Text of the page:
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Along with home detention, he was sentenced to 250 hours' community work, ordered to pay $18,500 in reparations and was disqualified from driving for two years.
Michael Abou Chaaya, 21, appeared in North Shore District Court today before Judge Pippa Sinclair.
He pleaded guilty to the six counts of dangerous driving causing injury in August last year after he injured the group of students at a bus stop outside Westlake Girls' High School on Auckland's North Shore at 8.20am on September 20, 2017.
Abou Chaaya was driving along Taharoto Rd when he crossed the intersection of Shakespeare and Wairau Rds, the summary of facts said.
The court heard he accelerated heavily and passed several cars, weaving between lanes, travelling at a minimum of 87km/h in a 50km/h zone.
While driving at speed he failed to negotiate a moderate left-hand bend and lost control of the vehicle. He then mounted the kerb and drove 20m along the footpath.
One of the victims was carried on the bonnet of Abou Chaaya's car before being flung down a nearby embankment.
The car mounted the footpath and crashed through a barrier fence on Wairau Rd before ploughing into the students from Westlake Girls' and Boys' High Schools.
Six students were hurt. One suffered critical injuries and another was seriously injured.
Three of those hospitalised were Westlake Girls' High students and one was from nearby Westlake Boys' High School.
Injuries suffered by the students included two broken femurs, a broken ankle, concussion and nerve damage.
Today, five of the injured students and their families were in court to hear the verdict of Abou Chaaya's sentencing.
Before court began, one of the victims shook hands with Abou Chaaya and wished him good luck.
Abou Chaaya was also supported by his parents and friends in court.
In court the victims chose to read aloud their victim impact statements.
The first victim's statement, read by a Victim Support supervisor, said she could not remember anything from that day despite it being 14 months later.
"However, when I look and me and my friends' scars it reminds me of what happened on that horrible day," she said.
The victim said she spent five days in hospital after suffering a broken ankle and chipped shoulder blade.
"I felt like a dead person walking around trying to go to the toilet etc," she said.
"My family suffered a lot. My dad wasn't able to work as he had to look after me. We are going to suffer for the rest of our lives."
The second victim chose to have her mother read out her statement.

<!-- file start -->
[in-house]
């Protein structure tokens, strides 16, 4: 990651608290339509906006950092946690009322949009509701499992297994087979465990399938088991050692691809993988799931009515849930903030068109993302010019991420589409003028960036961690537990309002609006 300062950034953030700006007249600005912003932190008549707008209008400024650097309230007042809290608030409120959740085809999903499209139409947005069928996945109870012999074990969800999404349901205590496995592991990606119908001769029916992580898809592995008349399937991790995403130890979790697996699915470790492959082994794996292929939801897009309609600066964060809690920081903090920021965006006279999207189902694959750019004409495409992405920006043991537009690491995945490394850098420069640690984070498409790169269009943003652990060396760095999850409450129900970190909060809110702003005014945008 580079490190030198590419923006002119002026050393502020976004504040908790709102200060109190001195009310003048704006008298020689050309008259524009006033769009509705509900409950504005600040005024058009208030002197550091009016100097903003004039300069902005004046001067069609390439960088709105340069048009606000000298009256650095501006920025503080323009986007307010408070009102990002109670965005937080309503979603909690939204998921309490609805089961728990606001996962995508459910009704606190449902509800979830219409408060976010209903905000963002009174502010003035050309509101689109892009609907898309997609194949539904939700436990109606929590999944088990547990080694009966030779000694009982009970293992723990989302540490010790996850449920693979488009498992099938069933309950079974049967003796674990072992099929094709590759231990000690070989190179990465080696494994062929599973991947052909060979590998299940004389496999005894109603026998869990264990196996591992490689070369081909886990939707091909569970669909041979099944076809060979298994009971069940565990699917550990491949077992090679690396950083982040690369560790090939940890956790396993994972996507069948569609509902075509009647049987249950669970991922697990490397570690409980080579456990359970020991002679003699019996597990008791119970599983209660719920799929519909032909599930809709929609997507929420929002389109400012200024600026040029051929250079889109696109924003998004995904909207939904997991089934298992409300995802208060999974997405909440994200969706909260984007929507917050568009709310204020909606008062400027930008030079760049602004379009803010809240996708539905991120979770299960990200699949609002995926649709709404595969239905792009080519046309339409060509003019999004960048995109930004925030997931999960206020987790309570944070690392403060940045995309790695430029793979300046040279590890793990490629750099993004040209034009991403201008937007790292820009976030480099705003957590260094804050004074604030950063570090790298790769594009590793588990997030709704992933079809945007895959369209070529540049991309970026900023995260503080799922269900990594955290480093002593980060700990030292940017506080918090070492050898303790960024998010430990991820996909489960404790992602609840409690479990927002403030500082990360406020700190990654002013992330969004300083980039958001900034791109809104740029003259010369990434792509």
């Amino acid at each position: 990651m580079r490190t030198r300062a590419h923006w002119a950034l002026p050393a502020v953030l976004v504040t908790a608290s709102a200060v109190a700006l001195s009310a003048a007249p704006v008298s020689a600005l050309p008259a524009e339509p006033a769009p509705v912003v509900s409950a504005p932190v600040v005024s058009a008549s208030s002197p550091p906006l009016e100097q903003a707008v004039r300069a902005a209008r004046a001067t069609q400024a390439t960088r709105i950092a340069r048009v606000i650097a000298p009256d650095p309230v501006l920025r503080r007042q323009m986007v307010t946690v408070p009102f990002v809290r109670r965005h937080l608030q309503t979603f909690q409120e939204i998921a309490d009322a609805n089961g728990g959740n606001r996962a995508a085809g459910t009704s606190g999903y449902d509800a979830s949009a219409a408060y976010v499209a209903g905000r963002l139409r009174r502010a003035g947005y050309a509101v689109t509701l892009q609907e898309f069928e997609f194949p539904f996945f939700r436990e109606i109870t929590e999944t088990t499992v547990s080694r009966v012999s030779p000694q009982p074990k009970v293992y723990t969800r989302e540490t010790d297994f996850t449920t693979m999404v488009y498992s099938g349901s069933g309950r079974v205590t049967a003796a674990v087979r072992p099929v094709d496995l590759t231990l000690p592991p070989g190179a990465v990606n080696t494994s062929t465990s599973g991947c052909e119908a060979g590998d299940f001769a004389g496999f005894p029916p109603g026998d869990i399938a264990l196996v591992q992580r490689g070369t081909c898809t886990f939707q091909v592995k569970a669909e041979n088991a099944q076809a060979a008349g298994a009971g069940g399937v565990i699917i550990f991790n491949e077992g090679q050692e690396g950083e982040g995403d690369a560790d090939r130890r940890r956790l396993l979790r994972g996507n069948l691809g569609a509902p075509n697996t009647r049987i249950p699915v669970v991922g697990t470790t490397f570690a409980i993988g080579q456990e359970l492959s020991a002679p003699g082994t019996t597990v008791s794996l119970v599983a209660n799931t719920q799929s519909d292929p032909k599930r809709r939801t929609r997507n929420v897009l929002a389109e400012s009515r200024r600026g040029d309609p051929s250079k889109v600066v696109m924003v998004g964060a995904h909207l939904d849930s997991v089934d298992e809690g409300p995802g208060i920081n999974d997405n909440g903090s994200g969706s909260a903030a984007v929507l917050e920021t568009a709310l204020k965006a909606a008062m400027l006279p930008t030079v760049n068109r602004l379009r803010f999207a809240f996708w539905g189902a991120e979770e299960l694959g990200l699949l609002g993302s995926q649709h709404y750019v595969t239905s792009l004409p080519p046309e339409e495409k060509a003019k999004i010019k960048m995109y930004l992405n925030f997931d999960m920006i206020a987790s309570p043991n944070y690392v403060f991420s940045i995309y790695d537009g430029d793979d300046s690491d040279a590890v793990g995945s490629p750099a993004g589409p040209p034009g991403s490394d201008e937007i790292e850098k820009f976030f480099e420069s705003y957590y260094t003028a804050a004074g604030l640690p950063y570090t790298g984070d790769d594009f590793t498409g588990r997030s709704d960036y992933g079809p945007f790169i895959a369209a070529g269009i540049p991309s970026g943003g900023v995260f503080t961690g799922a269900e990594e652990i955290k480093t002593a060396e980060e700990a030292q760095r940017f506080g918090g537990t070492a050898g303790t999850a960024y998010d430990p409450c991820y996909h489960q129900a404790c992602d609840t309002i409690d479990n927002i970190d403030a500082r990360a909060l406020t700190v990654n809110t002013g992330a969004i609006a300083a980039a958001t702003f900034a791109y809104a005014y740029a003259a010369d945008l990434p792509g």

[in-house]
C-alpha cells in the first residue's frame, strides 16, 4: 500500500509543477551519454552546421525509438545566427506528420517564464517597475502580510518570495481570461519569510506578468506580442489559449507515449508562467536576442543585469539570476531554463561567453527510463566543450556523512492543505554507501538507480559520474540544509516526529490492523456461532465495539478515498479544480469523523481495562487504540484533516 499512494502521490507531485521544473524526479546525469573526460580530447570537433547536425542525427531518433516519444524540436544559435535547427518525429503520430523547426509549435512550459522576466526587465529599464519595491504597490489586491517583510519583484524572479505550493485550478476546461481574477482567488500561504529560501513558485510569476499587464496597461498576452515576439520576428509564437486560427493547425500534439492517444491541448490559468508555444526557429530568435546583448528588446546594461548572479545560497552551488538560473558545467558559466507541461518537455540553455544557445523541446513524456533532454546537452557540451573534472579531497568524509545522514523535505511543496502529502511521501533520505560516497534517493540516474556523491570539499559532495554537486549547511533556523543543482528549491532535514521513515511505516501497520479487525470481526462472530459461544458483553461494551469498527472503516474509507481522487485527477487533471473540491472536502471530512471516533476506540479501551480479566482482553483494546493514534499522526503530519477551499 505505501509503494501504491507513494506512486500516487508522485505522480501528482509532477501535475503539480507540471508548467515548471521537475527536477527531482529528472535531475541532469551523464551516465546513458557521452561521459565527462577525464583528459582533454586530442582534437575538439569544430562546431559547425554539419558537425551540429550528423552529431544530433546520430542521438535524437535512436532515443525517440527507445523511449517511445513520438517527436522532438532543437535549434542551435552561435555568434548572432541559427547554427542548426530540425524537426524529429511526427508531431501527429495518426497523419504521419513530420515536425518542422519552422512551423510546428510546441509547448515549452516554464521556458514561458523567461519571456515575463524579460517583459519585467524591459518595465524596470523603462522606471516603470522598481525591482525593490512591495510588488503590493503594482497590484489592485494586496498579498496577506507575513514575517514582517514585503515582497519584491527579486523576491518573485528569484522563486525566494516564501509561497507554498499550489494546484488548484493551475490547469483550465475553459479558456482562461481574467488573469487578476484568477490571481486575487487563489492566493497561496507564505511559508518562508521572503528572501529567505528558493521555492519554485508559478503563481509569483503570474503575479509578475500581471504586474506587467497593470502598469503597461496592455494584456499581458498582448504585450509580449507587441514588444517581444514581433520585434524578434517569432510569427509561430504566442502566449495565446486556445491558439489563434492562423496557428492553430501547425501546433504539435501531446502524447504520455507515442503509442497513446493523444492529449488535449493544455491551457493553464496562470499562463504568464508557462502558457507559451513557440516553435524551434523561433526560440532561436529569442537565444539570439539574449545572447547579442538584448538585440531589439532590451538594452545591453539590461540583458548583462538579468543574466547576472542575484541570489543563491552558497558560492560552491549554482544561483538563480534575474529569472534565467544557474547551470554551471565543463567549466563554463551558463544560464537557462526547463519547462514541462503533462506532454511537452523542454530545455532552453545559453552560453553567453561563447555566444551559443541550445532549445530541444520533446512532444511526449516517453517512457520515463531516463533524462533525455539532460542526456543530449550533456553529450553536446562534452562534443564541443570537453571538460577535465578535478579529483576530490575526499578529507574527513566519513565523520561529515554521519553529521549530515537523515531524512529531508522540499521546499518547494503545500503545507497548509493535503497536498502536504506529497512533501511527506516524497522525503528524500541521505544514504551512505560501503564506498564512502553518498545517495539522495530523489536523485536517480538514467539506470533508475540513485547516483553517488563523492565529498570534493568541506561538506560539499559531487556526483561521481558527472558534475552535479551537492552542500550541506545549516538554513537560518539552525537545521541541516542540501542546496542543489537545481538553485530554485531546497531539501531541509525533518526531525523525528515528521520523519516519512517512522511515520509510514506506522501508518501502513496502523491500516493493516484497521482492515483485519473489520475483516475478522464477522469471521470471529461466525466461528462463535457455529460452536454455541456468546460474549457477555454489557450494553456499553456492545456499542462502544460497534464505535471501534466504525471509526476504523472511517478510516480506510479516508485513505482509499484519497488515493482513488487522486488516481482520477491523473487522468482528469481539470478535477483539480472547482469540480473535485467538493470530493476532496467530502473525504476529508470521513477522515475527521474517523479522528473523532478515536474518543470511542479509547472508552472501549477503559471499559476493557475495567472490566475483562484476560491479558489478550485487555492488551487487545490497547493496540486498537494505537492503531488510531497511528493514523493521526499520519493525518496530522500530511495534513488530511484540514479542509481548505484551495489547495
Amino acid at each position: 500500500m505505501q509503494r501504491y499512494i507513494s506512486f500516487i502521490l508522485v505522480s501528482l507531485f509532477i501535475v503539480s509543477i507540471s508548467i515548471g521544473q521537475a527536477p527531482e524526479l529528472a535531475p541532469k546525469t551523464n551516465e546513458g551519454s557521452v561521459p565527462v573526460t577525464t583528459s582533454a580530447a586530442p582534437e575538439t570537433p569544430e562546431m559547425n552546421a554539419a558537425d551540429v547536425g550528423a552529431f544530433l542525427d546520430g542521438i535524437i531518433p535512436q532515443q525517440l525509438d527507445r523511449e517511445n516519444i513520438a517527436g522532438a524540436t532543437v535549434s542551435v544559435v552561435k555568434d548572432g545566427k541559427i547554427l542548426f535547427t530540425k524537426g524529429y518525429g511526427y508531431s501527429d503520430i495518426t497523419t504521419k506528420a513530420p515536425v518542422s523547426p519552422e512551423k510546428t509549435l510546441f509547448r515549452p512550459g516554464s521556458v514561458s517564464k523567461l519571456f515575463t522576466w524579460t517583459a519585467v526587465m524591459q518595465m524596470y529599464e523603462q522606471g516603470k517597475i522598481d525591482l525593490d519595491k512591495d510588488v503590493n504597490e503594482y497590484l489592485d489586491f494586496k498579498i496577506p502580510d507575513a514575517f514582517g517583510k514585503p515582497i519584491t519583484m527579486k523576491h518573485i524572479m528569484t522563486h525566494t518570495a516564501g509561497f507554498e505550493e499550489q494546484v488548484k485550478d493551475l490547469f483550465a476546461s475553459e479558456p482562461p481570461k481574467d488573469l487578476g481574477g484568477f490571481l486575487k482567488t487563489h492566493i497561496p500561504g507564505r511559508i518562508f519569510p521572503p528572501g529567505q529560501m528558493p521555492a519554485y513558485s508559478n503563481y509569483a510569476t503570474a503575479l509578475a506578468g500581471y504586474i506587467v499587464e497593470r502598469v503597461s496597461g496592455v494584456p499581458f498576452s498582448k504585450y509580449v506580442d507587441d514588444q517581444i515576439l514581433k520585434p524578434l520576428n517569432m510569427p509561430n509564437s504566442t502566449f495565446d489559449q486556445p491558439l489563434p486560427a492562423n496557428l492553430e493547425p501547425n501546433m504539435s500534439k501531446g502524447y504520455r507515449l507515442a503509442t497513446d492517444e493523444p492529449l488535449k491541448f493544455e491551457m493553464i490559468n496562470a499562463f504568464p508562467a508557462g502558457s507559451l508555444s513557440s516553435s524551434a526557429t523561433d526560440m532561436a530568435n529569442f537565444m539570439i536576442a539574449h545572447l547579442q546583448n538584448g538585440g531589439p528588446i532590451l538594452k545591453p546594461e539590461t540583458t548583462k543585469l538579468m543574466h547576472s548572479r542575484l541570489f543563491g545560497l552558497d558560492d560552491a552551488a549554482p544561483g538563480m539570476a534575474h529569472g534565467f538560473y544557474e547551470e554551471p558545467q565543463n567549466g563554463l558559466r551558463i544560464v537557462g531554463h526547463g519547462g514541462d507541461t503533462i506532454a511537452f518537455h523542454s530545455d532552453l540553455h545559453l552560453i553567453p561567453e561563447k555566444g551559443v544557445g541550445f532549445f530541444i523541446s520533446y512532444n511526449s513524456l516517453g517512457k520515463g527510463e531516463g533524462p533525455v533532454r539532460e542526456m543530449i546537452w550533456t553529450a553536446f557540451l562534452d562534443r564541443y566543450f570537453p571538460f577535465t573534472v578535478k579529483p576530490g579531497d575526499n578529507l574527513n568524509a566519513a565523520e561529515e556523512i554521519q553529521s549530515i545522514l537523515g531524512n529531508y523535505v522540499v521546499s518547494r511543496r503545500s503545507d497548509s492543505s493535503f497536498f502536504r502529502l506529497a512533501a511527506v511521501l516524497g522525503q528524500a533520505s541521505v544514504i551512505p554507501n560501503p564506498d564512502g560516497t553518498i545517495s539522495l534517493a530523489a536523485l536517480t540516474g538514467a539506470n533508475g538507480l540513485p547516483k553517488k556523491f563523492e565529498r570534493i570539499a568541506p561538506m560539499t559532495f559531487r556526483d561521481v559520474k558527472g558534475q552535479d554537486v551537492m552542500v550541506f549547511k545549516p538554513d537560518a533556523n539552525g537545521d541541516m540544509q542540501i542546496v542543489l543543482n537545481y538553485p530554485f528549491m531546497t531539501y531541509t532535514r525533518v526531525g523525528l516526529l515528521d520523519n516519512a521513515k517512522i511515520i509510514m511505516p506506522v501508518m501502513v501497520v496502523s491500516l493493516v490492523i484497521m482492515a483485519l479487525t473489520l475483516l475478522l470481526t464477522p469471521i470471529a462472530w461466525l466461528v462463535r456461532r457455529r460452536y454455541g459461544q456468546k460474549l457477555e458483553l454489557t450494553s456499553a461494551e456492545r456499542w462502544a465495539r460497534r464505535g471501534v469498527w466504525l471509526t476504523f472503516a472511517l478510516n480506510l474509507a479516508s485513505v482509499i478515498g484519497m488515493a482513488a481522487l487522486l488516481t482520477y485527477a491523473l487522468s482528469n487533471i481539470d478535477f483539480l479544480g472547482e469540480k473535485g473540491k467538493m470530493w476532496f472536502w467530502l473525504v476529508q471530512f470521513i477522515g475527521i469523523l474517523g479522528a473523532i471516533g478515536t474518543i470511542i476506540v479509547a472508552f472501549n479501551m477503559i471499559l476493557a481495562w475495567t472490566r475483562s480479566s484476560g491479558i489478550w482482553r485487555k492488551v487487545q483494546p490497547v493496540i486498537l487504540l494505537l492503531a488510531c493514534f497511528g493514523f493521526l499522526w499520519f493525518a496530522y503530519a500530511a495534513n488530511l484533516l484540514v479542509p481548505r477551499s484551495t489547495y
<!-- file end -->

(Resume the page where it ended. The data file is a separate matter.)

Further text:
"I just wished that you had slowed down," she said.
The victim suffered a dislocated left arm, a broken pelvis and femur, as well as torn ACL joints and broken ligaments.
"It was so frustrating and infuriating. At times I feel like giving up. I used to be happy and carefree – I don't feel like that anymore.
"I envy you so much because at least you are able to walk and do things on your own."
The victim said being in hospital and facing rehabilitation was "the most loneliest time ever", however, she had learned to forgive Abou Chaaya for "the pain he has cost me and my friends".
Another victim said that morning just seemed like every other morning but it "changed our lives like we could have never expected".
"It has taken a massive toll on my life… It affected me emotionally and mentally," she said.
She described how the smell of burning rubber and freshly mown grass both haunt her as reminders of the crash.
"I just want this to be over and done with … I don't want to be living the moment over and over again," she said.
The last two victims described how the crash had a huge mental impact on them and had severely affected their schoolwork.
"That day has impacted me emotionally on so many levels. My mind is constantly on the tragic accident and what I could have done to help," one said.
Crown prosecutor Farrukh Gul Qaisrani said it was consistent through all these impact statements that the victims had suffered not only physical effects, but emotional effects - "that could possibly be life-long".
He also argued that Abou Chaaya had been inconsistent in his testimony.
"The defendant gave different versions of what caused the accident. At one stage he said it was probably a bug, and then at another stage he said it was the brakes, and then it was a car trying to merge into his lane," he said.
Abou Chaaya's lawyer Geoffrey Anderson said he and his family had taken the case very seriously and were entirely and utterly remorseful.
"My client is extremely remorseful," he said.
Anderson said Abou Chaaya travelled the road often and simply made some dangerous decisions on this day.
"The genesis of the incident was speed and inattention," he said.
Anderson apologised to the victims on behalf of his client and said Abou Chaaya had been highly stressed by what happened.
Judge Pippa Sinclair said this was an "event born of nightmares".
Any sentence imposed would do little to relieve any suffering felt by the victims, however, it needed to deter Abou Chaaya and others from reoffending.
When making her decision, Judge Sinclair took into account Abou Chaaya's speed, the school district in which he was driving, and the time of day - which meant it was peak-hour traffic.
"Not only did you speed, you undertook several risky and dangerous manoeuvres. It was unsurprising you lost control - this was an accident waiting to happen," she said.
Sinclair said the victim impact statements were upsetting and distressing.
"Parents of each of these children received a call every parent dreads," she said.
Sinclair accepted Abou Chaaya's remorse, saying he had learnt a very difficult lesson with consequences that would last a lifetime.
She sentenced Abou Chaaya to 10 months' home detention, along with 250 hours of community work.
He was also ordered to pay $18,500 in reparations to the victims and was disqualified from driving for two years.